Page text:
I personally have a thing about entrusting my liquid gold to perfect strangers so handing it off to the concierge to place in the freezer did not work for me. I ended up using a combination approach. I had all of my milk in an insulated bag with an ice pack plus ice and then shoved it all into my room fridge. I figured it wasn’t overkill given those mini fridges never seem to get cold enough.

Snacks & Such: Pack plenty of snacks and pics/video of the baby. A pumping mommy burns just as many calories as when she breastfeeds. You never know if flights will be delayed (on the tarmac) or if a meeting will run over so high caloric/protein snacks will delay hunger and help you continue to produce milk. Pictures or video of the baby so that you can achieve that positive attitude while pumping is essential. It will also be important as you attempt to ignore all the external stimuli around you and the thought that someone could barge through the office/conference door at any moment.

I had pics on my phone. I even played soothing music to drown out that repeat announcement of “keeping an eye out for unattended bags” over the PA in the airport. Once I got to work this also helped me relax and ignore the copier machine, ringing phone and coworker chatter next door. It’s pretty distracting to hear Bob discuss the Cowboys losing streak and his wife’s Christmas spending while pumping. A large part of pumping is mental. You’ve got to work hard at ignoring your robot companion and feeling like a cow as well as all this other fun stuff.  This is partly why it takes longer to pump than if my baby were feeding. I splashed milk on my blouse trying to hurriedly disconnect from the pump and get to a meeting. Breastmilk doesn’t dry clear like water so I looked a little like I went hard at lunch with splashes of something on my right side. Whatever. Screw your judgment lady in the orange!

Shipping: Both FedEx and UPS offer this service. If for a very cruel reason you must be away from your baby for more than 2-3 days and have to ship your breast milk be prepared to purchase a cooler and dry ice. This will ensure that your milk stays frozen until it reaches home. Overnight shipping is the best option. The recommendation is to place your breastmilk storage bags or bottles inside a Ziploc freezer bag, wrap in newspaper and then place inside the cooler with dry ice. Apparently, this extra barrier prevents storage bags/bottles from breaking due to the extreme temperature of dry ice. This is a costly option but us moms have to do what we gotta do.

One final note: Remember to pack your pump and supplies in your carry-on luggage and BE EARLY. My trip only required an overnight bag so this wasn’t a big deal…or so I thought. Remember that sprint to the gate I mentioned earlier? Well I arrived after most of my zone had boarded the plane. I got to the gate just as the gate agent begins that spill about the plane being full and needing to check luggage to passenger’s final destination. Are there any volunteers?…blah blah blah. Ugh!  I knew there was no way I could be separated from my luggage because I needed that pump and all the crap with it. Thankfully, I managed to miss the cut-off.  Whew!

I hope you never have to travel without your baby. I also know this may be unrealistic. If you do, I hope that these tips and my experience will help. For those of you who have also taken trips while nursing without your baby I would love to get your feedback. How did you survive? What life hacks helped? Leave a comment.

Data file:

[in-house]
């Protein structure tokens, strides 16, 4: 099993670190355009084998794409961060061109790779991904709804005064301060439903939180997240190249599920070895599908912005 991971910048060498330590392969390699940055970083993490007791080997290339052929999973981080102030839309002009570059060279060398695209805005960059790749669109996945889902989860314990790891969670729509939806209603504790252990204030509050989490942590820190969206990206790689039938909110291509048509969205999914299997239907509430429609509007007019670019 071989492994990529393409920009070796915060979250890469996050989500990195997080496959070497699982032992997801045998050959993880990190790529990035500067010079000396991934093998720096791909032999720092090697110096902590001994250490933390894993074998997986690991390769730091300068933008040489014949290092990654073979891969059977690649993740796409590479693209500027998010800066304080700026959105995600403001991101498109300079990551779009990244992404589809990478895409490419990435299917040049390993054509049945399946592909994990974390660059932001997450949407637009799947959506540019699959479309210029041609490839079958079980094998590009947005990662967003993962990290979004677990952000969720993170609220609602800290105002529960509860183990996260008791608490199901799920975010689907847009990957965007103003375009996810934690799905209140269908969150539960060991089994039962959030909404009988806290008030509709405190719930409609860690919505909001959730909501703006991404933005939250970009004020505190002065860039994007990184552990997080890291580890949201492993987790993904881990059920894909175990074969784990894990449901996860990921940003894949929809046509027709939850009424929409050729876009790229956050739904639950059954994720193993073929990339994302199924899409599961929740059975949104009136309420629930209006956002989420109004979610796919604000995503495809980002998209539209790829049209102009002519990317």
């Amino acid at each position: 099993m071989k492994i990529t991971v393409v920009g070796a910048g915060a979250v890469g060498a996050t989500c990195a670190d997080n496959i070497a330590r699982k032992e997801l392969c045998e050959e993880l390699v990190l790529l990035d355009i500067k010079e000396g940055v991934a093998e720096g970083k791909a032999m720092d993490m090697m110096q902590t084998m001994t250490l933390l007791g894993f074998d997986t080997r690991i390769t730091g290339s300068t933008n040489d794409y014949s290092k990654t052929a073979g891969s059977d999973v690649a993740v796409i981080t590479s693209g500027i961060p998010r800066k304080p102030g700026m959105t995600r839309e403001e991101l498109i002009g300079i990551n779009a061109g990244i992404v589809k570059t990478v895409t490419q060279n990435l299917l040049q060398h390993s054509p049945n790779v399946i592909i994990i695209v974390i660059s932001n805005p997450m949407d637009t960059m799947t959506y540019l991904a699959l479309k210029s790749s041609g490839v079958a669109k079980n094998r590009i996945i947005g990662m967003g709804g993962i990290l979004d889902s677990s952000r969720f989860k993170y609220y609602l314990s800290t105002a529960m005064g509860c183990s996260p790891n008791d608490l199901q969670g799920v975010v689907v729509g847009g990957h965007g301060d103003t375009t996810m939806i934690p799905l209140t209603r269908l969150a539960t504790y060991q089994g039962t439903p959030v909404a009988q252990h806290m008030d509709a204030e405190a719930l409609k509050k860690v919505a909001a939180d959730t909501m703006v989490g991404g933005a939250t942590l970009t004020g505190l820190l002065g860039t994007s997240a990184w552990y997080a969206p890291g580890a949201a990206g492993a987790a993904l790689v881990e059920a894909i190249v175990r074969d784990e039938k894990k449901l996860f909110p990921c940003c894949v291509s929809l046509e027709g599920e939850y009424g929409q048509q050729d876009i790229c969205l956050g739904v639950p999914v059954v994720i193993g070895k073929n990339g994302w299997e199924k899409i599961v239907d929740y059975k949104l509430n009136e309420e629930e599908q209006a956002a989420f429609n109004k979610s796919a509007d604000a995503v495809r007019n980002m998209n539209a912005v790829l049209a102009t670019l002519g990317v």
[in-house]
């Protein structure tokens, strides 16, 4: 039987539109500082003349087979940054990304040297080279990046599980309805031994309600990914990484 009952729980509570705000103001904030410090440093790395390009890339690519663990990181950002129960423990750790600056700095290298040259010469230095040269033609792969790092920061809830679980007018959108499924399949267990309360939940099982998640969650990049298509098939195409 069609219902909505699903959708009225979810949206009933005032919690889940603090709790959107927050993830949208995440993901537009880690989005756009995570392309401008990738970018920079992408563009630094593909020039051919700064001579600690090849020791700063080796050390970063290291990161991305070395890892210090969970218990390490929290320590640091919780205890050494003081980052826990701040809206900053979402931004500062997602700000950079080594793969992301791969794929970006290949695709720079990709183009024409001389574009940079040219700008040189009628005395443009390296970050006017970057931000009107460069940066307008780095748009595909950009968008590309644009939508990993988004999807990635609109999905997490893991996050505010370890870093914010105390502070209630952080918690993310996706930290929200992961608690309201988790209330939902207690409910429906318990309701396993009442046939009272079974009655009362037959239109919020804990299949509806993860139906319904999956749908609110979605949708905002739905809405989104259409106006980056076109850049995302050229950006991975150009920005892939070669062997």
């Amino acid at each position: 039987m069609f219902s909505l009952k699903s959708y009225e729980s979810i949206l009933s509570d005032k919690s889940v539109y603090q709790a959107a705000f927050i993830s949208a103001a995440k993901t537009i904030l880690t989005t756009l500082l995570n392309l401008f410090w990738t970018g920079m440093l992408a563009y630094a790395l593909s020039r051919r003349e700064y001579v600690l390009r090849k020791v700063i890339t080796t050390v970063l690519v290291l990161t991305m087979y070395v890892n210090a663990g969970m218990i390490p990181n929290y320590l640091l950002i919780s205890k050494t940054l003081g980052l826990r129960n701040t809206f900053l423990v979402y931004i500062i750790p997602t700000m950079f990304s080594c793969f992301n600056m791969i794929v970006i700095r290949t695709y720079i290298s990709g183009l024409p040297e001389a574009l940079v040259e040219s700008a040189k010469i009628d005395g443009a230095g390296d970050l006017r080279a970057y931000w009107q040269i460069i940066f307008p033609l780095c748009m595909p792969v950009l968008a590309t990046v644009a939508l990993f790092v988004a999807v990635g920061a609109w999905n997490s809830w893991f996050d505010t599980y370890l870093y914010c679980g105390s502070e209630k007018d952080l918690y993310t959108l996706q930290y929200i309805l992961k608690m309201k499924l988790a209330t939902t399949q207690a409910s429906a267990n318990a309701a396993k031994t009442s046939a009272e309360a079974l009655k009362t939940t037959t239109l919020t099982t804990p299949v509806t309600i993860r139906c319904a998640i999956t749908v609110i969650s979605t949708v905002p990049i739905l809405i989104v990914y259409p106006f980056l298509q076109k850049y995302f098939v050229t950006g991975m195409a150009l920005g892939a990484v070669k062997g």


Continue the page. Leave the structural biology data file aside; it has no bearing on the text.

• Carmen

    Great job! I never had to pump at an airport, but I am all too familiar with traveling with a cooler full of breastmilk. TSA was hilarious (especially the guys) back then. They’d ask what was in the bag/cooler, I’d reply “my breast pump and breastmilk,” and they would almost push me through the line so they wouldn’t have to think about it lol

    • LaToya

      Carmen that is hilarious! I notice that if I am nursing in public (with a cover) men tend to stand at least 5ft away from me. Hahahhaa!

  • Nechi

    I would add that any ice packs need to be frozen solid to go through security. (Plus, for moms bringing on juice for older ones, this is a trick that works!). I brought my pump ok the plane and had the lighter attachment as well as a battery attachment. I pumped, both hand pump and machine, in transit at a window seat with no problem. One time I even had down random dude next to me and he didn’t even flinch. It’s so hard to hear the pump over the engine anyway, and I used a cover and wore the pump bra on the plane. Medela pumps are generally ok’d in flight. I would at least being a hand pump (I had the Medela Harmony) on the plane just in case you end up delayed or stuck on the Tarmac for some time before or after takeoff–the most well planned trip can be derailed by weather, or a plane at your gate or whatever. You can’t get up to hand express and you are stuck!! I have read some horror stories. Thanks for the great post–this will help LOTS of women!

    • LaToya

      Nechi those were some awesome tips! I think I may invest in a hand pump like you suggested because these days you never know with airline delays. And you ROCK for pumping on the plane!!! Thanks for reading and thanks for the feedback.

  • deanna

    awesome article! rena shared it with me as i’m about to go on a cross-country trip for work with similar circumstances – just after a month back after maternity. thanks for sharing these tips! 🙂

    • LaToya

      Thanks for stopping by Deanna! I hope that your cross country trip is a success! I hate that you have to leave so soon after returning from maternity leave BUT YOU GOT THIS!!!! Stop back by and let us know how it went!

  • Kiersten

    I was hoping I would never have to travel without my baby but I work for the Govt. so that’s never an option. But I’m so grateful for this post. I will be prepared and ready for whatever! Wish me luck!

    • LaToya

      Hi Kiersten!
      Thanks for stopping by. I was the same way. And I also work for the govt. You will do fine. I hope the trip flies by and you are back home in no time!